A week ago, Russian President Putin made a surprise proposal to build a gas hub in Turkey. Turkish President Recep Erdogan accepted the proposal, of course. It is assumed that Russia and Turkey will thus move the gas supply route to Europe from the Nord Stream systems in the Baltic region to the Black Sea region via Turkey.
Turkish President Recep Tayyip Erdogan, speaking in parliament, said that he had agreed with Vladimir Putin on the creation of the gas hub in Turkey, Anadolu news agency said.
"Europe will be able to receive its gas from Turkey," Erdogan said with reference to Putin's remarks. The Turkish President, speaking in Parliament, noted that Europe was looking for sources of natural gas. "Fortunately, we do not have such a problem, and we are not facing it in the future either," Erdogan said.
On October 12, Russian President Putin announced the idea of creating "the largest gas hub for Europe" in Turkey. Turkey's Energy Minister Fatih Donmez then said that it was the first time when he heard about such plans. A day later Erdogan said that the parties instructed the relevant departments to start working on this issue. The Turkish president said that Thrace would be a suitable place for such a platform.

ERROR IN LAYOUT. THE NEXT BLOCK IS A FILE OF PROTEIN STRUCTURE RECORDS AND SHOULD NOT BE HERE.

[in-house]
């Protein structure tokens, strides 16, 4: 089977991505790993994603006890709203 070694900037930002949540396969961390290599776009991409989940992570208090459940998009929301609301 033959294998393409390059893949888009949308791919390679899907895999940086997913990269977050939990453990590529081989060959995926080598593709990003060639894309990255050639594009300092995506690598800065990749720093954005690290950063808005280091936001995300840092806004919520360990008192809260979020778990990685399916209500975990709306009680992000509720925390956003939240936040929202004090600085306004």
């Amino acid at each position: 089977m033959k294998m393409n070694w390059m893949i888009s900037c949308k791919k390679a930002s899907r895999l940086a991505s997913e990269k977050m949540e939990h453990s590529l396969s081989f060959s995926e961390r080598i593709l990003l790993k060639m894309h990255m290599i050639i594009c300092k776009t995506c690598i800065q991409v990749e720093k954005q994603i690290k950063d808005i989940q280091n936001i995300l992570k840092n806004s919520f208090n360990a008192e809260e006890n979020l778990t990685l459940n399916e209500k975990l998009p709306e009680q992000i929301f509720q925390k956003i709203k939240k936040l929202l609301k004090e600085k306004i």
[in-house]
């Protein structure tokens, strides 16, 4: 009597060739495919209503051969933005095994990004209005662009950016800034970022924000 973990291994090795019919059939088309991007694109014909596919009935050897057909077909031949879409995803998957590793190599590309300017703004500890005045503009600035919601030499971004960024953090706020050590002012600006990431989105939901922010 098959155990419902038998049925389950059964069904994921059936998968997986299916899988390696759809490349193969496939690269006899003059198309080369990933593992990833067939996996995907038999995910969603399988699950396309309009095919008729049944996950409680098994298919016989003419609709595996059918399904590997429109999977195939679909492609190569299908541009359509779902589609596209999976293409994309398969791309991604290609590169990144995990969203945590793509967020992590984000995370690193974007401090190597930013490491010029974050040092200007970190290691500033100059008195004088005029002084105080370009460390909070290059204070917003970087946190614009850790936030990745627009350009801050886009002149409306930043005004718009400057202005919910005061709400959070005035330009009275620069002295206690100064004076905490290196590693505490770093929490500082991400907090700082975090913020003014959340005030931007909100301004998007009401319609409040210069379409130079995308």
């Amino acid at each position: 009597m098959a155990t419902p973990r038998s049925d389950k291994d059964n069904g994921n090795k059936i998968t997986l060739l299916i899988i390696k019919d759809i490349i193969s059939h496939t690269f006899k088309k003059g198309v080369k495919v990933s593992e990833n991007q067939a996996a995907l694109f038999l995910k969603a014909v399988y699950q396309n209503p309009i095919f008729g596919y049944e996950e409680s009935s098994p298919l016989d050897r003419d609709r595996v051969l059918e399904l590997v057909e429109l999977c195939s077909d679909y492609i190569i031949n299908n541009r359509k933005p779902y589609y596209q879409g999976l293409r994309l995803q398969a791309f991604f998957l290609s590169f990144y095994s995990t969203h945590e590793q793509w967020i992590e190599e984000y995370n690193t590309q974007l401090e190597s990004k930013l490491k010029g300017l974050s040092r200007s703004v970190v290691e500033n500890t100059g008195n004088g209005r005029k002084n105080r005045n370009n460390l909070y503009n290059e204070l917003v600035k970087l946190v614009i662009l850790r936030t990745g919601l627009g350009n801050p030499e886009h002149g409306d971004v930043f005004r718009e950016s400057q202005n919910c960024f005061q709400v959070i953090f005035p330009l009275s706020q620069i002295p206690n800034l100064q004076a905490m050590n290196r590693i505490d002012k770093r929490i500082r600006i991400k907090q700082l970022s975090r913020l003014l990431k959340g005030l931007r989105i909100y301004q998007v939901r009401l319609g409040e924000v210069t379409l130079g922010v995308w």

According to Gazprom CEO Alexei Miller, the company is ready to build the necessary gas transmission facilities. The work to restore the damaged Nord Stream pipelines will take a long time, so the issue of moving supplies to the Black Sea region deems relevant.
Russia supplies gas to Turkey via two gas pipelines that run along the bottom of the Black Sea. The Blue Stream (16 billion cubic meters per year) supplies gas only to the Turkish market, and half of the capacities of the Turkish Stream (15.75 billion out of 31.5 billion cubic meters) are used to supply gas to the countries of Southern and Southeastern Europe.
Europe found itself amidst a major energy crisis as a result of a great deal of sanctions that the European Union imposed on Russia. In late September, the Nord Stream pipelines were exploded. The blasts made further supplies of gas from Russia to Europe impossible.
According to the International Monetary Fund, the supplies of Russian fuel to European countries have collapsed by 80 percent compared to last year.
How is Russia going to respond? Last time, an attack of this scale on the Crimean Bridge led to the beginning of the destruction of the Ukrainian energy system